The 61-year-old singer/songwriter and musician is bringing his latest album Good Feeling on tour to Glasgow's Royal Concert Hall on Wednesday, February 13.
The record follows on from the 2010 album A Different Hat which was recorded with the Philharmonic Orchestra.
"It's completely different," Paul says, "A Different Hat went off the beaten track a little bit, it was a labour of love and something I had wanted to do for a long time.
"It is recorded with the Royal Philharmonic Orchestra, but Good Feeling, which is the current album, is back to my bread and butter, my normal way of working and I think coming back to it now it has a freshness about it and it is because I took that hiatus."
Good Feeling lives up to its name as an upbeat album.
Paul said: "I never set out with a theme or a plan it just comes out as it is going to come out.
"As I say, coming back with this freshness and songs that work with my normal band in a live situation, I also had not a bad year, a lot of good things happened in my life.
"We had a grandson, my football team got promoted, my daughter graduated from college, there were some good things going on.
"For me it is a fairly upbeat record, I never sit down and plan any kind of concept or anything, it just comes out how it comes out."
With a career spanning four decades, Paul has written and performed countless tracks, but is probably still best known as the frontman of Ace, writing their big UK and US hit How Long?, singing lead on Squeeze's Tempted, and providing the lead vocals for Mike & The Mechanics' hit singles The Living Years and Over My Shoulder.
He's also written for The Eagles, Diana Ross and Tom Jones and has worked with legends including Roger Waters, Ringo Starr, Elton John and BB King.
He says there have been many highlights over the years.
However, he added: "I'm still waiting for my lucky break.
"I have a few trophies.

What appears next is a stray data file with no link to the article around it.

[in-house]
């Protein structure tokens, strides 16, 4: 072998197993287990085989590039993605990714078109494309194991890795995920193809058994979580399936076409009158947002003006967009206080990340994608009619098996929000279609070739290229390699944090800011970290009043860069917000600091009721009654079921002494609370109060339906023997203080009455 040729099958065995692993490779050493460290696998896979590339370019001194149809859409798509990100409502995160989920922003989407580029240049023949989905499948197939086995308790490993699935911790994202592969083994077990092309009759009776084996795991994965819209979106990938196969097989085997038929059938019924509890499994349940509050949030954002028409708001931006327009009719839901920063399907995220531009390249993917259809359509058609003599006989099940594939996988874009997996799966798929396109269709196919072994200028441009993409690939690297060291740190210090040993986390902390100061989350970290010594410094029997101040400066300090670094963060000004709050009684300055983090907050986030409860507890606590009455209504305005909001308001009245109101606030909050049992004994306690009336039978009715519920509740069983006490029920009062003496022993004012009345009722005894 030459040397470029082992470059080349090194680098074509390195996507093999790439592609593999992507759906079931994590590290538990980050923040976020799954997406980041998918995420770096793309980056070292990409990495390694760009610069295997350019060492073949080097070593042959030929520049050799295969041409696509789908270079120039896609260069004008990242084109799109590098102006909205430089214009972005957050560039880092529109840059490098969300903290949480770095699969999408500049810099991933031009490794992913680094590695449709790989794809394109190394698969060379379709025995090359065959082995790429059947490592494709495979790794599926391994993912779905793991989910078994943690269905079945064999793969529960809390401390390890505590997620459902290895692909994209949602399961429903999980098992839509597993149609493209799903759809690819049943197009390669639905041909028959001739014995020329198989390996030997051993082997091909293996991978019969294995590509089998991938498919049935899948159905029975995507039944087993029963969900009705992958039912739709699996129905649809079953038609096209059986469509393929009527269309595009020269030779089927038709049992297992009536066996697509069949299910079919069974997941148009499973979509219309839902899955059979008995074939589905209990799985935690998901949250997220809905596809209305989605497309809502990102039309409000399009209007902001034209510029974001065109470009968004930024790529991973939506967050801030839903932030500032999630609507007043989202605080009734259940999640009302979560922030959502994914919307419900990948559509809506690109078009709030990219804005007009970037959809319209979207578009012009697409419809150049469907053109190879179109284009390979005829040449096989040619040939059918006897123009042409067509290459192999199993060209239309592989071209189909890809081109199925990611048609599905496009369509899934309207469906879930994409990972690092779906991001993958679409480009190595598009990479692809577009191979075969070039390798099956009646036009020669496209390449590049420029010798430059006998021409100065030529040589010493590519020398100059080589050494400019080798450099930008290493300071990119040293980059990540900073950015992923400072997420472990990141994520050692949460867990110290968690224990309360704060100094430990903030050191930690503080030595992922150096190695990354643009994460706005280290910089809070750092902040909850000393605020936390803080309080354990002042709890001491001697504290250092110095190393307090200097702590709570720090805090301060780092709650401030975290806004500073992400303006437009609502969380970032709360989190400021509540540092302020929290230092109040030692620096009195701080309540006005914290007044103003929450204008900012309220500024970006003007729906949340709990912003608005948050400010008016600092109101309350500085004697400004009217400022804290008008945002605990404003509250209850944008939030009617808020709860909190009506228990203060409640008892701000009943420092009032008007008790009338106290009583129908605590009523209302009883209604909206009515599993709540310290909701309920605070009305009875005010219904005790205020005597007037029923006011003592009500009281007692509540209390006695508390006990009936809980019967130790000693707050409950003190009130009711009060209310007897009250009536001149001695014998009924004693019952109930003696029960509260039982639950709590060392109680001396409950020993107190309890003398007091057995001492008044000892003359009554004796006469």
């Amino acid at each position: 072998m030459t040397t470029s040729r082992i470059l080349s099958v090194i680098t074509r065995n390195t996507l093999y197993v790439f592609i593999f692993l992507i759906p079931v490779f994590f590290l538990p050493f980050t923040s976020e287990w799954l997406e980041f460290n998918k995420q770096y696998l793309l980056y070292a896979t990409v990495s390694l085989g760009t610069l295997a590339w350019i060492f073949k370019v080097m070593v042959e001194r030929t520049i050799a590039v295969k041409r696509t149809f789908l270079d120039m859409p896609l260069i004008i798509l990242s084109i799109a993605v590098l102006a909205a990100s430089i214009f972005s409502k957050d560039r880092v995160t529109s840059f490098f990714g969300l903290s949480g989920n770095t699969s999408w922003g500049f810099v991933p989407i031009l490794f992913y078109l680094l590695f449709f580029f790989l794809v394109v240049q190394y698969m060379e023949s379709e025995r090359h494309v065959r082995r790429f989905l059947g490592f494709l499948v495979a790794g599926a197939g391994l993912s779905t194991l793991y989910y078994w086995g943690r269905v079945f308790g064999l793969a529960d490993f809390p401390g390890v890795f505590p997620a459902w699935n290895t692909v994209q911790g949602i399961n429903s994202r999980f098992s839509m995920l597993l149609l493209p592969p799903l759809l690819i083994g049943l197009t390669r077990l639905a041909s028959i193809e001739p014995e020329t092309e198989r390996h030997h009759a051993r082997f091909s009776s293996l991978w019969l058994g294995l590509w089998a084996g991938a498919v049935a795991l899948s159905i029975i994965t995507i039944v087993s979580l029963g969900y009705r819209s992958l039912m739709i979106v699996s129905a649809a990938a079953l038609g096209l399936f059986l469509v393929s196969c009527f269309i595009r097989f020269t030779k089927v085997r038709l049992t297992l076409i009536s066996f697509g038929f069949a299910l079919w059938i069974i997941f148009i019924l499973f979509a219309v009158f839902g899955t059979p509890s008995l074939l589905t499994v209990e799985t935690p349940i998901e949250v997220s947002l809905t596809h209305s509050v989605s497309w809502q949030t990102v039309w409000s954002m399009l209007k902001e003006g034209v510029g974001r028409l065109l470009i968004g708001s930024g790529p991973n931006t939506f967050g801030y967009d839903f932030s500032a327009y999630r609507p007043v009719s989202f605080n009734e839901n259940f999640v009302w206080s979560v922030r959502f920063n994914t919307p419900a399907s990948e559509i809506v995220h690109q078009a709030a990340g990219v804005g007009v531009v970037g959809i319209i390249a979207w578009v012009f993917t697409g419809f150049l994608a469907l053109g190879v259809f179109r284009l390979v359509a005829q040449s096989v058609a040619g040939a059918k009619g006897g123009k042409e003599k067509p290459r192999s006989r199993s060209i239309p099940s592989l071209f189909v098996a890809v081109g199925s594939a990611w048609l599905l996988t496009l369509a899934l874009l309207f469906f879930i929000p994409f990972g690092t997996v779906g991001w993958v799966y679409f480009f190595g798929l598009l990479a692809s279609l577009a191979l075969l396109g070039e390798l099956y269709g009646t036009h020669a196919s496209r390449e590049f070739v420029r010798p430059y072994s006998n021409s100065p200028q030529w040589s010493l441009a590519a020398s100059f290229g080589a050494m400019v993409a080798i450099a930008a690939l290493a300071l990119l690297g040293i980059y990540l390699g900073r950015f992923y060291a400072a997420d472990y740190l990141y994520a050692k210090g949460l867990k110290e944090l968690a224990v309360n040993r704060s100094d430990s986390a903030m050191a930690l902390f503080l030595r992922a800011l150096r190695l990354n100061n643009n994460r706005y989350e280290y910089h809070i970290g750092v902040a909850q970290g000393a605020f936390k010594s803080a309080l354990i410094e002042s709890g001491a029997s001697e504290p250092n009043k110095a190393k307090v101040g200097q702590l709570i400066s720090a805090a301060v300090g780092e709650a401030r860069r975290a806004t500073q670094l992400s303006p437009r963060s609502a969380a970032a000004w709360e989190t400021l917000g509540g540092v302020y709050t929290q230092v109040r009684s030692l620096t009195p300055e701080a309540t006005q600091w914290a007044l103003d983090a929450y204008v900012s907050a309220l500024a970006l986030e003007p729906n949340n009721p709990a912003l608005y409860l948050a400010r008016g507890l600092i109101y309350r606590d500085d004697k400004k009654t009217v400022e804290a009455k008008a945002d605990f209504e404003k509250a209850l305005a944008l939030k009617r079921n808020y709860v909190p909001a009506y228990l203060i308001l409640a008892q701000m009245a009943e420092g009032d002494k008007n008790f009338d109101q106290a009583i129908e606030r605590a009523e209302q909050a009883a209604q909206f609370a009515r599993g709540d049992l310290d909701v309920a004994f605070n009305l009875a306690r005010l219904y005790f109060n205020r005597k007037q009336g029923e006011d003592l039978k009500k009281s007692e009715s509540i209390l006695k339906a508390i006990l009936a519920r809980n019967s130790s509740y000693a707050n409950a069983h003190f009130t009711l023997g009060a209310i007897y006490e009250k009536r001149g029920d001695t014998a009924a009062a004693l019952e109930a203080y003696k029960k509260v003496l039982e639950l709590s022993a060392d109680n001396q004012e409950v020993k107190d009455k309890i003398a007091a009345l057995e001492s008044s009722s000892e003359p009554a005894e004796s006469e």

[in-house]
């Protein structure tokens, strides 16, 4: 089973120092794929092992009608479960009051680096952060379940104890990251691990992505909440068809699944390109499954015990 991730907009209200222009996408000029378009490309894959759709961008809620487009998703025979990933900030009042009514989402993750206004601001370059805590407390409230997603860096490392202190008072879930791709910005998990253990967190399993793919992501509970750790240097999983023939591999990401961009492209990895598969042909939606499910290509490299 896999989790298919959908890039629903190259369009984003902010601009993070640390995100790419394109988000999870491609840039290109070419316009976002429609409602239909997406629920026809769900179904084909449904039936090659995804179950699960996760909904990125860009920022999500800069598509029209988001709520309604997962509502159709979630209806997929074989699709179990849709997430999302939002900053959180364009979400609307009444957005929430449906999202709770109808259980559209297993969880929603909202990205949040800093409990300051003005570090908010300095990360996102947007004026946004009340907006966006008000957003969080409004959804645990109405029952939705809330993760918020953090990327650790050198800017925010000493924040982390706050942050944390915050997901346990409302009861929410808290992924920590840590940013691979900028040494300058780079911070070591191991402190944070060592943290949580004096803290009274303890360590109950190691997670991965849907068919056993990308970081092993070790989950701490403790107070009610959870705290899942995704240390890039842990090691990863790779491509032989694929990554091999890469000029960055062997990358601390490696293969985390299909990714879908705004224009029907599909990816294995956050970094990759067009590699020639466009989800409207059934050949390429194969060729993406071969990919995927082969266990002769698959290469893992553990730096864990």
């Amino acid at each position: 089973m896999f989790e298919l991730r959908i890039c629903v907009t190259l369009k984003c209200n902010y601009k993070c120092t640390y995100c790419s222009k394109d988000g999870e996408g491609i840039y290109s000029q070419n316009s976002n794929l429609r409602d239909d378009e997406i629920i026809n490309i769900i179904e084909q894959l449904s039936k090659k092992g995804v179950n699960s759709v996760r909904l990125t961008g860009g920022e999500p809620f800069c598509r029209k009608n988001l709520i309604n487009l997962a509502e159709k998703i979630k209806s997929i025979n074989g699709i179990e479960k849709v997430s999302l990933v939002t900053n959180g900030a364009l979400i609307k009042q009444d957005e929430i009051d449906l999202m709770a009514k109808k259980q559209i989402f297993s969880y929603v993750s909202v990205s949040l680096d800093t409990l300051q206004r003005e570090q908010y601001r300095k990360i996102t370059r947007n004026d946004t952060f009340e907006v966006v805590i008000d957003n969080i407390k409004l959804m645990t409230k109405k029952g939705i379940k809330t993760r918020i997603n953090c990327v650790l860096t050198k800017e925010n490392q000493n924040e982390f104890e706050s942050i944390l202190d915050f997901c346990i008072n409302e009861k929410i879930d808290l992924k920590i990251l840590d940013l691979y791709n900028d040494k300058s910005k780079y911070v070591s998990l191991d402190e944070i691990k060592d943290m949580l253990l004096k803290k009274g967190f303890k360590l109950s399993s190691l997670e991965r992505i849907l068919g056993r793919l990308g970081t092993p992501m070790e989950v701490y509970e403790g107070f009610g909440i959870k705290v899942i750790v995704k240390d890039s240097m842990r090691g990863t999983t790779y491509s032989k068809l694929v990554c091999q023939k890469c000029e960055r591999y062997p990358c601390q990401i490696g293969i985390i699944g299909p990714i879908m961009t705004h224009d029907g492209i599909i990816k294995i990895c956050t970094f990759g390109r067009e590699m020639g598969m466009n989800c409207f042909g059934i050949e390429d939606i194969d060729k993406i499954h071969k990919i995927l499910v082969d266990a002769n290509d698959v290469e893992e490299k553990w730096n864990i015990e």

"We've been nominated for Grammy Awards and things like that, appeared on the wall live in Berlin - a quarter of a million people were there.
"A lot of ups and down, but this is my favourite time, doing what I am doing now.
"I think it is the most satisfying because it is about me, me, me.
"I'm the big cheese now in my little operation, and we play these theatres and people come and I get to sing all night."
Paul tours every year with his seven-strong band, which includes his son Jack, 24.
And as well as working on his own music, Paul is due to perform with the Eric Clapton band later this year.
The latest album is his 16th solo record and is released on his own record label Carrack UK, which he set up 13 years ago.
The near-title track Good Feelin', a song that lives up to its title if ever one did, has already become Paul's latest airplay favourite, and the album includes an irresistible collection of originals, including songs co-written with Squeeze's Chris Difford and songwriter Charlie Dore, and covers of Nick Lowe and Bruce Springsteen tracks.
Paul produced Good Feeling himself, and played most of the instruments on the album
He said: "My purpose is to enjoy what I am doing, I have had a great career, I have done a lot of different things, but it has been quite tough to survive this long, but I have survived and things are good for me in a lot of ways.
"I am more established as a solo artist and people still keep coming to see us, so my thoughts are I don't want any more pain from it, I just want to enjoy it.
"I enjoy my music, I have a great band, we are all good pals, we have a lot of fun, we have loyal fans who come to see us, so what is not to enjoy.
"Just stop worrying about it and enjoy it, that is my aim now.
"And the music has always been about basically just good vibes, good feelings and honesty.
"I don't have any political axe to grind or anything like that, it is not intellectual stuff.
"Hopefully it works on some kind of emotional level with some ups and downs but we like to send people home uplifted.
"It is soul music really, that is what it is, and I hope that people enjoy it, that is all it is meant to be - and it is the same with the concerts.
"Generally speaking people go out with a smile on their faces and feel they have felt something and experienced something and that is what it is about."
Paul has played in Glasgow many times before, including supporting The Eagles at Hampden Park
He said: "It is a great, great city.
"I think it is amazing, I think there is no where like it. It is just so alive.
"On the one had it is a bit scary, because if they are not going to dig it then you are in trouble, but usually they get beside us which is great - we don't take it for granted."
Paul Carrack will perform at the Glasgow Royal Concert Hall on Wednesday, February 13, at 7.30pm.
Tickets cost £27.50 or £37.50, for more information visit www.glasgowconcerthalls.com/